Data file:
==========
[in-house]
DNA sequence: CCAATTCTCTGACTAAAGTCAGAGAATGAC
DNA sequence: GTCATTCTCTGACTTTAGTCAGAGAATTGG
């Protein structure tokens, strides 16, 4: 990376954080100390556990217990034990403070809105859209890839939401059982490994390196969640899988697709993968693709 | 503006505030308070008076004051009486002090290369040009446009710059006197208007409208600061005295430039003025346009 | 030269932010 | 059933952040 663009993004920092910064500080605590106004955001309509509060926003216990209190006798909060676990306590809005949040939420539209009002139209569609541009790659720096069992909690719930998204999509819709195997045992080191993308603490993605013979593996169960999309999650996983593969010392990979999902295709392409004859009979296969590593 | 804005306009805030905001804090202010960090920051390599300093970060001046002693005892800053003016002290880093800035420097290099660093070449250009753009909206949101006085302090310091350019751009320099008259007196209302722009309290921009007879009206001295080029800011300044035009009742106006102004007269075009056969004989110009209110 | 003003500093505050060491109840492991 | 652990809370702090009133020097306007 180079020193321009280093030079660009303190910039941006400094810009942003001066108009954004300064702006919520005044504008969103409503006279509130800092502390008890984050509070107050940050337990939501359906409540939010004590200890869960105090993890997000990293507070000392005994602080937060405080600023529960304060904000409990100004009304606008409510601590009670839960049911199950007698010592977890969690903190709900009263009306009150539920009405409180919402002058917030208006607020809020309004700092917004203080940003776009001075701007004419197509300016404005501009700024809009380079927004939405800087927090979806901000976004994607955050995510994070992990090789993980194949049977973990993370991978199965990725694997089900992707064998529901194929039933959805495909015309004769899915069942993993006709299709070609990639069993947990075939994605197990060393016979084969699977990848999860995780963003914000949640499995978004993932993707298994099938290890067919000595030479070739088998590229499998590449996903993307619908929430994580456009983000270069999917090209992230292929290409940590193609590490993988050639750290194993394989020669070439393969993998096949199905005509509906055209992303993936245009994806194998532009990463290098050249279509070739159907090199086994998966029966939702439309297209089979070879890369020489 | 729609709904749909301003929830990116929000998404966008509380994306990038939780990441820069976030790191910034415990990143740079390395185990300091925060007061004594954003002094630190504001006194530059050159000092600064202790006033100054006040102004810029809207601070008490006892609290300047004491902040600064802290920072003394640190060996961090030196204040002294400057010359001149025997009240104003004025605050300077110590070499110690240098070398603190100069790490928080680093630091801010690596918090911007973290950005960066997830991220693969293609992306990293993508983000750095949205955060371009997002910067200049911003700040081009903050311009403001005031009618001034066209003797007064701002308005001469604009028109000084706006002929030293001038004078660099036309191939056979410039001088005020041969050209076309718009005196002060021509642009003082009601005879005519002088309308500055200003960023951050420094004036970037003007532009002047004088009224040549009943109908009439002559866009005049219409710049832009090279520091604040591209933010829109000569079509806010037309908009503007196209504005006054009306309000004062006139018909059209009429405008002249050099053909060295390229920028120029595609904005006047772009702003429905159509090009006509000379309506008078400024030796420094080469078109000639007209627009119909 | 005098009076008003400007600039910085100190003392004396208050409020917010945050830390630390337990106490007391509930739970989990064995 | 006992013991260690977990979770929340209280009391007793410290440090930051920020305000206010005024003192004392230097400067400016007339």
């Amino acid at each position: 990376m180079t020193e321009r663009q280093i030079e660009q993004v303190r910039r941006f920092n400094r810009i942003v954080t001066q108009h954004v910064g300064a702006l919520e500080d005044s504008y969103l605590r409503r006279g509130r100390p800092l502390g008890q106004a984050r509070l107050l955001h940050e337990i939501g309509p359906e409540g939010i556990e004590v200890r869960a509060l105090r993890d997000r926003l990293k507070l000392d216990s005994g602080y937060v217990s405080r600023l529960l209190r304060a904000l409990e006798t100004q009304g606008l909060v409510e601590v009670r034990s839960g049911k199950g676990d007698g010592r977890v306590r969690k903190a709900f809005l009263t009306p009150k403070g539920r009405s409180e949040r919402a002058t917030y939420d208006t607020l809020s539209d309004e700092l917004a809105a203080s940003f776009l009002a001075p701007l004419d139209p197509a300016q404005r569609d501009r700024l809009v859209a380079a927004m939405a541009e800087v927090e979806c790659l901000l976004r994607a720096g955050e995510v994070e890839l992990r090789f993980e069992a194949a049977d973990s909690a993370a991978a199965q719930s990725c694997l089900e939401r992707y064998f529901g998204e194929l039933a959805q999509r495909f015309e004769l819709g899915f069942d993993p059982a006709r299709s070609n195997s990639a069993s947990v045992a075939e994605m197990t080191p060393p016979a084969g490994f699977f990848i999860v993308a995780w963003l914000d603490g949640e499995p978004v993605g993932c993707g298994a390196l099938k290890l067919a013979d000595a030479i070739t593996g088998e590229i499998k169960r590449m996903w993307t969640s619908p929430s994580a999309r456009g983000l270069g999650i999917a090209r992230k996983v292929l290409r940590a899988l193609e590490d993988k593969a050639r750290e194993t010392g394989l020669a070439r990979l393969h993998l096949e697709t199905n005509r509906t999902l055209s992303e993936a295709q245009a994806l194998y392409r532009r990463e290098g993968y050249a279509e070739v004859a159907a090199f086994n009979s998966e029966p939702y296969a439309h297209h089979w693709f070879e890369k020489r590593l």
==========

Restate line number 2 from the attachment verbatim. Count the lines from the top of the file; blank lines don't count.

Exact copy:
DNA sequence: CCAATTCTCTGACTAAAGTCAGAGAATGAC